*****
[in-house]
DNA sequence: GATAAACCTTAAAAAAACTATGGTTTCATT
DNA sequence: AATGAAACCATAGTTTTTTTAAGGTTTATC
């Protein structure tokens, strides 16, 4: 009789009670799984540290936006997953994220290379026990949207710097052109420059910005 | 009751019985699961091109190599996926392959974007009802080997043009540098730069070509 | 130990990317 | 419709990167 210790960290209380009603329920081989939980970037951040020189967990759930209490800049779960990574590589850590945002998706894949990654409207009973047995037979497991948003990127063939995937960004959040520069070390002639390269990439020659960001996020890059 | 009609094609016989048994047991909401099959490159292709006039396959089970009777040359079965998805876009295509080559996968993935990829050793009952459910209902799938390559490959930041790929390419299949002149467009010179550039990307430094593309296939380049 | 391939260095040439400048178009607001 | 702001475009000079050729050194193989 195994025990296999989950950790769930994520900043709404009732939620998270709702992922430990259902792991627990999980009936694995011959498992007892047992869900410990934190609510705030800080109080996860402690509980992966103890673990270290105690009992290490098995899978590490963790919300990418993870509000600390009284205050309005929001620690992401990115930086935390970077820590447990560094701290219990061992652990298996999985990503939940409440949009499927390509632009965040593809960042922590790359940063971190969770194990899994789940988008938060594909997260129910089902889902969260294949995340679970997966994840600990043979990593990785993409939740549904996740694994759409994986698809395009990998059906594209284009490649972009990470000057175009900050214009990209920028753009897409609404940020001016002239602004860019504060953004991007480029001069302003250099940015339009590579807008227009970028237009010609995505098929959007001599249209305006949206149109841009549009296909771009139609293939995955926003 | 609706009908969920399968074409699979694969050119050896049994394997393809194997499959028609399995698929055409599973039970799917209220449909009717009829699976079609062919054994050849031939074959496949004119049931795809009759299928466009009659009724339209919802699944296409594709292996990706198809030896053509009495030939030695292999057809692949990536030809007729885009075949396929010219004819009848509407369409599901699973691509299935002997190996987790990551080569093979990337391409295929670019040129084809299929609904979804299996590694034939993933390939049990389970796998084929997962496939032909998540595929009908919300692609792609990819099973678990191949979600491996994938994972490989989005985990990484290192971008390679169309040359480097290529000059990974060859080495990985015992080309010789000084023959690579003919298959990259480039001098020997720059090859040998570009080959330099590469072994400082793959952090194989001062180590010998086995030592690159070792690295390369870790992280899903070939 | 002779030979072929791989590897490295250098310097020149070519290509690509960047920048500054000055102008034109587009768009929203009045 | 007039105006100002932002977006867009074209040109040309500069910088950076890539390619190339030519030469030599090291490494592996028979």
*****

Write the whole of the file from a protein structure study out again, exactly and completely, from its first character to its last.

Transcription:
[in-house]
DNA sequence: GATAAACCTTAAAAAAACTATGGTTTCATT
DNA sequence: AATGAAACCATAGTTTTTTTAAGGTTTATC
């Protein structure tokens, strides 16, 4: 009789009670799984540290936006997953994220290379026990949207710097052109420059910005 | 009751019985699961091109190599996926392959974007009802080997043009540098730069070509 | 130990990317 | 419709990167 210790960290209380009603329920081989939980970037951040020189967990759930209490800049779960990574590589850590945002998706894949990654409207009973047995037979497991948003990127063939995937960004959040520069070390002639390269990439020659960001996020890059 | 009609094609016989048994047991909401099959490159292709006039396959089970009777040359079965998805876009295509080559996968993935990829050793009952459910209902799938390559490959930041790929390419299949002149467009010179550039990307430094593309296939380049 | 391939260095040439400048178009607001 | 702001475009000079050729050194193989 195994025990296999989950950790769930994520900043709404009732939620998270709702992922430990259902792991627990999980009936694995011959498992007892047992869900410990934190609510705030800080109080996860402690509980992966103890673990270290105690009992290490098995899978590490963790919300990418993870509000600390009284205050309005929001620690992401990115930086935390970077820590447990560094701290219990061992652990298996999985990503939940409440949009499927390509632009965040593809960042922590790359940063971190969770194990899994789940988008938060594909997260129910089902889902969260294949995340679970997966994840600990043979990593990785993409939740549904996740694994759409994986698809395009990998059906594209284009490649972009990470000057175009900050214009990209920028753009897409609404940020001016002239602004860019504060953004991007480029001069302003250099940015339009590579807008227009970028237009010609995505098929959007001599249209305006949206149109841009549009296909771009139609293939995955926003 | 609706009908969920399968074409699979694969050119050896049994394997393809194997499959028609399995698929055409599973039970799917209220449909009717009829699976079609062919054994050849031939074959496949004119049931795809009759299928466009009659009724339209919802699944296409594709292996990706198809030896053509009495030939030695292999057809692949990536030809007729885009075949396929010219004819009848509407369409599901699973691509299935002997190996987790990551080569093979990337391409295929670019040129084809299929609904979804299996590694034939993933390939049990389970796998084929997962496939032909998540595929009908919300692609792609990819099973678990191949979600491996994938994972490989989005985990990484290192971008390679169309040359480097290529000059990974060859080495990985015992080309010789000084023959690579003919298959990259480039001098020997720059090859040998570009080959330099590469072994400082793959952090194989001062180590010998086995030592690159070792690295390369870790992280899903070939 | 002779030979072929791989590897490295250098310097020149070519290509690509960047920048500054000055102008034109587009768009929203009045 | 007039105006100002932002977006867009074209040109040309500069910088950076890539390619190339030519030469030599090291490494592996028979």